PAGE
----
The return of HM Revenue & Customs’ preferential status when companies go bust will “scupper” a business rescue process that helped to save thousands of jobs during the Covid-19 pandemic, insolvency experts have warned.
Company voluntary arrangements are expected to be used less often after the partial return of “crown preference” yesterday, whereby certain tax debts move up the repayment queue in insolvency cases. VAT and payroll taxes now have priority over “floating charge” creditors and unsecured creditors, such as suppliers and pension funds. A company with large tax debts is now less likely to secure a CVA, since returns to unsecured creditors may be too low for them to agree to the process.
Tim Symes, a specialist in insolvency at Stewarts, a law firm, said that the taxman could insist on being paid in full in a proposed CVA, meaning that the plan “could instantly become dead in the water. HMRC will have gouged out such a large share from available assets that it won’t be worth unsecured creditors supporting it.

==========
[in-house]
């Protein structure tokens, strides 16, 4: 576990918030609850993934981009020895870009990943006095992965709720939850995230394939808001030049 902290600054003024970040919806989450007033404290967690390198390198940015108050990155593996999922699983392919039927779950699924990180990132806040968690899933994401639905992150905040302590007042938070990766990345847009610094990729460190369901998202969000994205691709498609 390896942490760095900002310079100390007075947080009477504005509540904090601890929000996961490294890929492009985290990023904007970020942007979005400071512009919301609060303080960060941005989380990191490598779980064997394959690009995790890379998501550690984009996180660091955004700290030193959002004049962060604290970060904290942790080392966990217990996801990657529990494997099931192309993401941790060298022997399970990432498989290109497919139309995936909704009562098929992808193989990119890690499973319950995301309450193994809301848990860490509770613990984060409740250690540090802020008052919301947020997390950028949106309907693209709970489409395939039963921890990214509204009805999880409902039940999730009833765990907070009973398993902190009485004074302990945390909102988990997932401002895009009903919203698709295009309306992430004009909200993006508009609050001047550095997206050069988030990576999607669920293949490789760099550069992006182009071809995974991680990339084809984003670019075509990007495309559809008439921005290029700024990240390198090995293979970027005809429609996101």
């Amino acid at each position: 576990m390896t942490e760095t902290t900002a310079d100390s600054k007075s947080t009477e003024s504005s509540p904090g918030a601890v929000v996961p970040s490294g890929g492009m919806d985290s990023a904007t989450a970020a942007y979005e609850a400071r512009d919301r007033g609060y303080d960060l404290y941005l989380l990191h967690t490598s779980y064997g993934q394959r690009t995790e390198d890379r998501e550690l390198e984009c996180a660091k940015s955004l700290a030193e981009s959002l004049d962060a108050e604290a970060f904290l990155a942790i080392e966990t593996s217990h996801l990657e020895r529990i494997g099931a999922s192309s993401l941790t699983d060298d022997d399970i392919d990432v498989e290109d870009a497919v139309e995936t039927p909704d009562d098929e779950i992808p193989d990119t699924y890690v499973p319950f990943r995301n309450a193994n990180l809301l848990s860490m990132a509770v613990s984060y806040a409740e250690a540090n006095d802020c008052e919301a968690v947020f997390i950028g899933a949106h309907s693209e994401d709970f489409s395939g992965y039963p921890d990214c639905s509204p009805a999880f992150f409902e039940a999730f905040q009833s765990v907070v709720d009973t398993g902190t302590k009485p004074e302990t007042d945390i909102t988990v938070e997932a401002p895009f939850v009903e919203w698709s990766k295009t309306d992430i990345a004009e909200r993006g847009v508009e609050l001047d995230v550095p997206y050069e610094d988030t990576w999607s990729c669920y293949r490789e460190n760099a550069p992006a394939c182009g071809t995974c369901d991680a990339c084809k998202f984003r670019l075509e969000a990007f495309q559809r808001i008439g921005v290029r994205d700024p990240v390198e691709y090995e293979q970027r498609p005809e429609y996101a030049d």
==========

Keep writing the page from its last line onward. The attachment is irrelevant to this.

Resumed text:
“If HMRC ignore it, then the whole point of a CVA — being to get a breathing space from creditors — is defeated.”
Damian Webb, a partner at RSM Restructuring Advisory, also warned that the policy would “severely constrain restructuring options”.
Mr Symes added that the government should heed calls from R3, the insolvency trade body, which has asked for crown preference to be suspended.
The Enterprise Act 2002 ended HMRC’s original preferential status. Experts said its revival had been driving insolvencies in recent weeks as lenders sought to have processes under way before the new rules came into force.